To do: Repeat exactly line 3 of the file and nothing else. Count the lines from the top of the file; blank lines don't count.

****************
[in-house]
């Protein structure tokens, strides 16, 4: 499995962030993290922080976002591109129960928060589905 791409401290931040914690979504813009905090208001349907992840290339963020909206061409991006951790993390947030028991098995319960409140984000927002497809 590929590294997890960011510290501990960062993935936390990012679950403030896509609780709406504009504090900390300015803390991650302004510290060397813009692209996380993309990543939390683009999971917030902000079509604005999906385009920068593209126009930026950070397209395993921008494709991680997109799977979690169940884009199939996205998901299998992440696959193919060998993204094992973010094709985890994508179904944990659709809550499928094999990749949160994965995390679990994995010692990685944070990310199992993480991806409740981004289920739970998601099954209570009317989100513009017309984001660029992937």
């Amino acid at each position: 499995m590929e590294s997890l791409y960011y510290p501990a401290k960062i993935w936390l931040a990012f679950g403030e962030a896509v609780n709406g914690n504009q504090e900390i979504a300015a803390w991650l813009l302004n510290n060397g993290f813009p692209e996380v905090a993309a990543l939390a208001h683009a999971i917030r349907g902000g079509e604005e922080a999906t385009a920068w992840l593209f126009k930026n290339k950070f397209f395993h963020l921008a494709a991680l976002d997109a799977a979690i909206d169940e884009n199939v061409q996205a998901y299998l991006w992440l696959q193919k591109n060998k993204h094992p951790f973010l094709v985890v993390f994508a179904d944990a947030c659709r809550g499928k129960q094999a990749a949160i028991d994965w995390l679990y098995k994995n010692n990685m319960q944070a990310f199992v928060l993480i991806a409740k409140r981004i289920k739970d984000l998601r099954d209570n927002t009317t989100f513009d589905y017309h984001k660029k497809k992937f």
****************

């Amino acid at each position: 499995m590929e590294s997890l791409y960011y510290p501990a401290k960062i993935w936390l931040a990012f679950g403030e962030a896509v609780n709406g914690n504009q504090e900390i979504a300015a803390w991650l813009l302004n510290n060397g993290f813009p692209e996380v905090a993309a990543l939390a208001h683009a999971i917030r349907g902000g079509e604005e922080a999906t385009a920068w992840l593209f126009k930026n290339k950070f397209f395993h963020l921008a494709a991680l976002d997109a799977a979690i909206d169940e884009n199939v061409q996205a998901y299998l991006w992440l696959q193919k591109n060998k993204h094992p951790f973010l094709v985890v993390f994508a179904d944990a947030c659709r809550g499928k129960q094999a990749a949160i028991d994965w995390l679990y098995k994995n010692n990685m319960q944070a990310f199992v928060l993480i991806a409740k409140r981004i289920k739970d984000l998601r099954d209570n927002t009317t989100f513009d589905y017309h984001k660029k497809k992937f």